Media Companies Counting on New Measurement

Call for including online viewers, tablet users to offset declining ratings

So far this season, ratings for the big broadcast networks have been down, continuing an ongoing pattern of audience erosion.

But it’s different this time. With use of digital video recorders hitting a critical mass and more people accessing content online and via video-on-demand on a variety of devices, network executives have become like petulant Little Leaguers, striking out and then blaming the umpires because they can’t get a hit.

In a steady drumbeat designed to ward off the mojo of a lethargic scatter market and expectations of doldrums after 2012’s Olympics and elections, media company honchos are chanting a new mantra: People are watching their programs, but they’re not all being counted, because of when, where or on what device they’re watching.

Can Ratings Rebound?

Early returns for the 2012-13 season show audience declines at Fox, CBS and ABC, with NBC, which had been the last-place network, rebounding on the strength of Sunday Night Football and The Voice. None of the shows introduced at last year’s upfront appears to have the makings of a breakout hit. In fact, the biggest scripted series sensation with the 18-49 audience last fall was The Walking Dead, which appeared on a cable network, AMC.

David Poltrack, chief research officer for CBS and senior defender of the broadcast networks, said the season had gotten off to a “chaotic” start, disrupted by factors ranging from shows making early debuts to political preemptions to Superstorm Sandy.

Nevertheless, erosion appears inevitable. Fox, which suffered the deepest declines in the fall, is getting some buzz from midseason show The Following, but the network is very dependent on American Idol, which isn’t getting any younger.

Can You See 7?

With ratings trends raising concern on Wall Street, Walt Disney CEO Robert Iger and CBS boss Leslie Moonves both recently told investors the ratings used for ad sales should be changed. Instead of counting the people watching commercials over three days—the current C3 ratings—they want seven days’ worth of viewing to count. “I think we’ll have C7 within a year and a half,” Moonves said at an investors’ conference in December. “I’m willing to bet a lot on that.”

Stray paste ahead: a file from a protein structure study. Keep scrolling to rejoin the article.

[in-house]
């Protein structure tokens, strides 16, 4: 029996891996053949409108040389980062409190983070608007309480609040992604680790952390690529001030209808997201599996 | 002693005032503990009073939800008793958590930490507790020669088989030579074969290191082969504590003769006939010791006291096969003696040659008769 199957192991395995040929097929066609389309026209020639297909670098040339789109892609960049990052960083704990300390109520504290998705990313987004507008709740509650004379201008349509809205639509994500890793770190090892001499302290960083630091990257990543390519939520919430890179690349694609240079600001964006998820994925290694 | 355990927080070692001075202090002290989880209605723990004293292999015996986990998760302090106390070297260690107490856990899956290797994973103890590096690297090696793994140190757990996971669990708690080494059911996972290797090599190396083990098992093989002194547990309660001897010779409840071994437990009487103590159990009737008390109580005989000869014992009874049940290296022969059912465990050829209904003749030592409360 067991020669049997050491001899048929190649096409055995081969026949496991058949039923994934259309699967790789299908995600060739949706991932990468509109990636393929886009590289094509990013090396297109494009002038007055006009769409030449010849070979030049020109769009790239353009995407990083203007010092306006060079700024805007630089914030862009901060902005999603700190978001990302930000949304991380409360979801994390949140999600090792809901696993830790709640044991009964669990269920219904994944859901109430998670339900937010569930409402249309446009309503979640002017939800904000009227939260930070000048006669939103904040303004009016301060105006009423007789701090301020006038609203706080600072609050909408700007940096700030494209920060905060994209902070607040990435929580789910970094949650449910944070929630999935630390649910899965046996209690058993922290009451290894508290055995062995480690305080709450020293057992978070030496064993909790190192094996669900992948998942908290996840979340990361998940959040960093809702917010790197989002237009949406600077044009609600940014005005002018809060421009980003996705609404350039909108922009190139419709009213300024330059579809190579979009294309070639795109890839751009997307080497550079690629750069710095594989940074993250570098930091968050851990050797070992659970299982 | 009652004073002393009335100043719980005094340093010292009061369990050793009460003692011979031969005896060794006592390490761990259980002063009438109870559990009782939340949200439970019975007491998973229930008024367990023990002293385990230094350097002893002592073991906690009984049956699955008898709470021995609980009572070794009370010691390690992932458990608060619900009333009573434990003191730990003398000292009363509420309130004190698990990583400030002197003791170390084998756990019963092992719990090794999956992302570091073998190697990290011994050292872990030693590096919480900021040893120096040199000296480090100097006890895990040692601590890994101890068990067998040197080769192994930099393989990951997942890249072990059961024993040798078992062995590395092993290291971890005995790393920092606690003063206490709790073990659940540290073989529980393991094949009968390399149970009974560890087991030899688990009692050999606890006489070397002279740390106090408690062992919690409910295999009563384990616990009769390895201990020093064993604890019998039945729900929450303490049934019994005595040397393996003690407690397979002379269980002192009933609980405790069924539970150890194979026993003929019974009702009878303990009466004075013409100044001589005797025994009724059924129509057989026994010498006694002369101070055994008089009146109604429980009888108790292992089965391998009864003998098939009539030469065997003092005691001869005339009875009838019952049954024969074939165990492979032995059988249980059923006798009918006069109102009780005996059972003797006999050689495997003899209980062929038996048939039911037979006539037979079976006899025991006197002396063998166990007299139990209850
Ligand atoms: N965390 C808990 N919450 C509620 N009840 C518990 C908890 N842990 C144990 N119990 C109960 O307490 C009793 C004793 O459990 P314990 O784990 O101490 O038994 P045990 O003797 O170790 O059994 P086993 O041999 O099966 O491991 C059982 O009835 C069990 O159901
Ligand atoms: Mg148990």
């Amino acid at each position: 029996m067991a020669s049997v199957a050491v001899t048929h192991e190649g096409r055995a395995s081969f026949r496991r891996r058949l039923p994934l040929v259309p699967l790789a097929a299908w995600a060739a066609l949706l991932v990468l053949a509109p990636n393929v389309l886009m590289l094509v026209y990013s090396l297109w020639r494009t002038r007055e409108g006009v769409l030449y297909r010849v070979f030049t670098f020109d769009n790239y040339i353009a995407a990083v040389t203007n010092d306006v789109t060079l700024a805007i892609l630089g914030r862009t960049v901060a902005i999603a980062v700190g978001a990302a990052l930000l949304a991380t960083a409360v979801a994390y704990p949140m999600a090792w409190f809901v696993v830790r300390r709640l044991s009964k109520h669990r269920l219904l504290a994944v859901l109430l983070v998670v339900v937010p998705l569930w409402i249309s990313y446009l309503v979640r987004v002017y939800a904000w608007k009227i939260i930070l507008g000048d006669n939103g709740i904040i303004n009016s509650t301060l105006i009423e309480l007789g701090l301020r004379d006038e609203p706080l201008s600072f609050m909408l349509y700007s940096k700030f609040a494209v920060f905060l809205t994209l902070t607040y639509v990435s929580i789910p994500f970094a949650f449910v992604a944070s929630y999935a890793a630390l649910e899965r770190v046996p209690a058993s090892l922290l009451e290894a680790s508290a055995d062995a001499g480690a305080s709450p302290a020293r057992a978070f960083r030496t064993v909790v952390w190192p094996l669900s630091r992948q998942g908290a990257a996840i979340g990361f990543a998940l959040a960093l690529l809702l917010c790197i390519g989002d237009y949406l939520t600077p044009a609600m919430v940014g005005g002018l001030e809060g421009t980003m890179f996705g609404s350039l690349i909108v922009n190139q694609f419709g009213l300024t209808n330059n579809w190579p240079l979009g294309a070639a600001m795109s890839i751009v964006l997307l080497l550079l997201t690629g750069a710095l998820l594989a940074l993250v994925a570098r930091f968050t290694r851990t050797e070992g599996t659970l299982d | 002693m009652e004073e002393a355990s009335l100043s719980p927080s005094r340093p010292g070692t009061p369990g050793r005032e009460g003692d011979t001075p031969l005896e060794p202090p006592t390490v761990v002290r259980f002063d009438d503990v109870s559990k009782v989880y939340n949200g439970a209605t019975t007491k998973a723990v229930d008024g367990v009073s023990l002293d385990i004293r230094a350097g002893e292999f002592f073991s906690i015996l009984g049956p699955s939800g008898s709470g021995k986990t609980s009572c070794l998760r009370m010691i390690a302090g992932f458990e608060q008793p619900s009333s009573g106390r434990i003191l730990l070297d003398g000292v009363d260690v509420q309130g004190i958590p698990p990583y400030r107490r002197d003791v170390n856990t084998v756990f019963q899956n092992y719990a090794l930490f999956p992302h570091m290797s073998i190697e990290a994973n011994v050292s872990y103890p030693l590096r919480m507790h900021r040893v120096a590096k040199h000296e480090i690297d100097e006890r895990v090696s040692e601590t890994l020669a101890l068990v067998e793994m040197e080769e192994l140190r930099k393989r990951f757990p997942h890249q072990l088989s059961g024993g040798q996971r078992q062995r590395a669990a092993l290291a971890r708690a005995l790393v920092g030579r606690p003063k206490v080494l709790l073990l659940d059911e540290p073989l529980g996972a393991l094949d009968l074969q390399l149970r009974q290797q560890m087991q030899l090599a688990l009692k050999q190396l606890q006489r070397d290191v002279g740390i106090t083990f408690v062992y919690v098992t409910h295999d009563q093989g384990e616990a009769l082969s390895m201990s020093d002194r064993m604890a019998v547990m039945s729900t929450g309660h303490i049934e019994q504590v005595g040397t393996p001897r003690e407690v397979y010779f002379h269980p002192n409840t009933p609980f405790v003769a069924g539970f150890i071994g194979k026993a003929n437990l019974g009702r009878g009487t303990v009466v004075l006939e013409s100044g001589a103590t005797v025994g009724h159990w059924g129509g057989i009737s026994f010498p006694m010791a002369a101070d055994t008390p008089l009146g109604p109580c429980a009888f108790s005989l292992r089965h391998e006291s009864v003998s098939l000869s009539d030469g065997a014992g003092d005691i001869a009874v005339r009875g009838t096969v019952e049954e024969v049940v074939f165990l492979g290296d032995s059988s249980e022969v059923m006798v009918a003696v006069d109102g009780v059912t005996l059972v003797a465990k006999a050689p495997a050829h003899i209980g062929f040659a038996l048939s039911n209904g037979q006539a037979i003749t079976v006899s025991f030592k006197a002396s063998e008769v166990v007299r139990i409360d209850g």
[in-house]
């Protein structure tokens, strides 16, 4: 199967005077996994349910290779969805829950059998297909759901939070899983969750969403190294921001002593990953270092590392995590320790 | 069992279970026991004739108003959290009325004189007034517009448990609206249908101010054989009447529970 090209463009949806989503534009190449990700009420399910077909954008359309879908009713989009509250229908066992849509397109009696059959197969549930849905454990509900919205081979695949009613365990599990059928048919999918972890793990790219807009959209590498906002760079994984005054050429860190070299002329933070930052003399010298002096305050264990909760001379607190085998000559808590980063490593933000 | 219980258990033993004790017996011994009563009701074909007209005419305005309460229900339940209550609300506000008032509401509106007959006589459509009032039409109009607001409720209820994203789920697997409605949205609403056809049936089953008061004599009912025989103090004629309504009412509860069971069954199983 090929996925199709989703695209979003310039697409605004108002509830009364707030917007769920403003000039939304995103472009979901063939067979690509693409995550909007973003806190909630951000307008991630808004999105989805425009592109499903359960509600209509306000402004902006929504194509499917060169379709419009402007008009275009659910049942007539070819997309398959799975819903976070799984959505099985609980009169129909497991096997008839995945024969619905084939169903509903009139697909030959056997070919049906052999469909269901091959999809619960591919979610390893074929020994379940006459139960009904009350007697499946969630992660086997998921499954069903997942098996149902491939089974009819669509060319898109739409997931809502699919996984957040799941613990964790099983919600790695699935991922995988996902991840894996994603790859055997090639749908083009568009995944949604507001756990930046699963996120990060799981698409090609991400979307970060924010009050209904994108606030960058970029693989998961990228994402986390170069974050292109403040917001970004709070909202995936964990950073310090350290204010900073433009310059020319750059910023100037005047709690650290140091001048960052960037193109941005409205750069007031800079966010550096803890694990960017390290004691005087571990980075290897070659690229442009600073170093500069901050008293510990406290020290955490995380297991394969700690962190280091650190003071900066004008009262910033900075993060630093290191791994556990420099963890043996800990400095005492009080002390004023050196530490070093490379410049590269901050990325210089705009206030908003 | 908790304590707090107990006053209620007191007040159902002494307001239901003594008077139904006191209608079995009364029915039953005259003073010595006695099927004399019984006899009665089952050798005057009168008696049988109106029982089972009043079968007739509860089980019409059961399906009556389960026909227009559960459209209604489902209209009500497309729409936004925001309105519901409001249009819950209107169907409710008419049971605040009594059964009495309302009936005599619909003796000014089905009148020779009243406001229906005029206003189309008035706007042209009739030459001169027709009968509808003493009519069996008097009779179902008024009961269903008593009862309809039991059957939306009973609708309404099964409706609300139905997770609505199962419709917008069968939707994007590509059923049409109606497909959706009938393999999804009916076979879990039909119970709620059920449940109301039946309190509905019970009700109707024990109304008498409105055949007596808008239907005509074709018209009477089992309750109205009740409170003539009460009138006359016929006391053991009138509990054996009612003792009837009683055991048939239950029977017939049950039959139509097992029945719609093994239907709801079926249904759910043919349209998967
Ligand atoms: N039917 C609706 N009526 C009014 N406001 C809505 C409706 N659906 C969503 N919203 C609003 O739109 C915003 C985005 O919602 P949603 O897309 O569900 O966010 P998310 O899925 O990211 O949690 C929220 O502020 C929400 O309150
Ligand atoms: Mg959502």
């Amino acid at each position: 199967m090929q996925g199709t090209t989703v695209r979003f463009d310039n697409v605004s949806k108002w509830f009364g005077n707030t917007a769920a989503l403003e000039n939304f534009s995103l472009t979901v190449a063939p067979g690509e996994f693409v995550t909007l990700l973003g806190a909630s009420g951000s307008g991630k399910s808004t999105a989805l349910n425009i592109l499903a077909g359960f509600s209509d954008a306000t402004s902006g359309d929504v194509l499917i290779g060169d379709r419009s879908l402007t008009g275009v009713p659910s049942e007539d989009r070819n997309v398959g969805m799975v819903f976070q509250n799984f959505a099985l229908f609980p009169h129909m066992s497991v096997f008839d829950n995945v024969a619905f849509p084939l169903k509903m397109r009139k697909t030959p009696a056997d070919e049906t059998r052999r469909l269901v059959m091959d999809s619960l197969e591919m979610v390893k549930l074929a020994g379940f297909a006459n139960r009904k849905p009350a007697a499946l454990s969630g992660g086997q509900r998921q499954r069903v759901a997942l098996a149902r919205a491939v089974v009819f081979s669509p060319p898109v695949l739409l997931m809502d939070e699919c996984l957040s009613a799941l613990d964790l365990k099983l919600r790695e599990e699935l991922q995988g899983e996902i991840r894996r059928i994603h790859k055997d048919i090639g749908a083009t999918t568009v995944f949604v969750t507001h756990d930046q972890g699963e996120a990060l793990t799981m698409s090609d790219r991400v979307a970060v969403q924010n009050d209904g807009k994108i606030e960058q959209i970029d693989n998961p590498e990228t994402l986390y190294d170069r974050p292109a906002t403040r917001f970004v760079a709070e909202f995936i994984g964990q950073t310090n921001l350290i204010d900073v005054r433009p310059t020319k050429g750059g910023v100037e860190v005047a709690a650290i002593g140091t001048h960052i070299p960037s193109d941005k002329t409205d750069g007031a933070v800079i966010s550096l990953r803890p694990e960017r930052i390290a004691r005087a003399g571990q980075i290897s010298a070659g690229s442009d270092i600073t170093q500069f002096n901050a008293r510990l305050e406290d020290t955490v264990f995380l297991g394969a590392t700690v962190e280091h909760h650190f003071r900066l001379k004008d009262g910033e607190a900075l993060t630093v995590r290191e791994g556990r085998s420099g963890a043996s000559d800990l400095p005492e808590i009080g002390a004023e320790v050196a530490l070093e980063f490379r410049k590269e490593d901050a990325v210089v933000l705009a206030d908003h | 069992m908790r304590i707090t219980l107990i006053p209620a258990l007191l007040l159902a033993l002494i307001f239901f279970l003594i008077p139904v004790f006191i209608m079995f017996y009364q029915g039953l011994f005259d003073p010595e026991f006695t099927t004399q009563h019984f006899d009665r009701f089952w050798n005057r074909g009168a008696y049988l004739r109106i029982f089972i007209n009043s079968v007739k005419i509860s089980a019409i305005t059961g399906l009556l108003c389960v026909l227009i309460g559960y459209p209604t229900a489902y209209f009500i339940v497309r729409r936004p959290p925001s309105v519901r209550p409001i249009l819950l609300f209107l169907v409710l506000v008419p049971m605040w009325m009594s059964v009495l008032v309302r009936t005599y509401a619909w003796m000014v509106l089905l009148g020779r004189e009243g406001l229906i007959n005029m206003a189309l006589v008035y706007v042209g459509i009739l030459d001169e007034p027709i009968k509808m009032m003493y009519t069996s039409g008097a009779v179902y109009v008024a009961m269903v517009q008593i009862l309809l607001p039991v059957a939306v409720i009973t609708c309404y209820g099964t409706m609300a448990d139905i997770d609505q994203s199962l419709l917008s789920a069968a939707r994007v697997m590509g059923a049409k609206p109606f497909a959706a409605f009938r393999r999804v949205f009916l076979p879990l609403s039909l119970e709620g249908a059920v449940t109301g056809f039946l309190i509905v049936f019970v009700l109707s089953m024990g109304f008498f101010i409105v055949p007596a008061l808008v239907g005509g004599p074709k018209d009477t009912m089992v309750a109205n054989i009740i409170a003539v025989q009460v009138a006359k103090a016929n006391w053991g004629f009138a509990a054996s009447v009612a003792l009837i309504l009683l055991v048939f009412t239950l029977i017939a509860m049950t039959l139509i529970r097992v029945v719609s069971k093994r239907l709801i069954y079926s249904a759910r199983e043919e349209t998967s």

Of course, some advertisers won’t go along with paying for commercials seen seven days after they air. One possible outcome among the largest media investment companies, according to Irwin Gotlieb, CEO of GroupM, is a market that runs on more than one currency.

Making TV Everywhere Count

In addition to delays caused by widespread DVR use, viewing is moving from the TV set to online and to other gadgets. TV Everywhere is spreading, as new distribution deals allow subscribers access to programming in a variety of ways. “I would hypothesize in the next few years there will be more erosion in TV delivery to alternative mechanisms, starting with this guy,” Gotlieb said recently, holding up his iPad.

Media companies and agencies, which are increasingly turning to multiplatform campaigns to follow and engage with viewers wherever they are, won’t pay for viewing on new alternative devices unless viewers are counted.

Viacom CEO Philippe Dauman said his company is working with Nielsen and other research companies on multiplatform measurement and that he’s encouraged by the progress he’s seen. “We are going to benefit enormously in particular from measurement of viewing on other devices because our audiences are the ones who are spending incremental time on other platforms,” he said.

The Other Stream

Advertising isn’t the only revenue stream under pressure. Historically, subscriber fees have done nothing but go up, but now distributors— squeezed by a weak economy and rising sports programming costs—are sounding the call that not only should rates not rise, but operators will stop paying for low-rated channels.

“We’re going to take a hard look at each service, and those services that cost too much relative to the viewership, we’re going to drop them,” Glenn Britt, CEO of Time Warner Cable, told the December investment conference. First network to be dropped: Ovation.

For programmers, that sounds like the start of another staring contest. In 2013, we’ll see who blinks first.

E-mail comments to jlafayette@nbmedia.com and follow him on Twitter: @jlafayette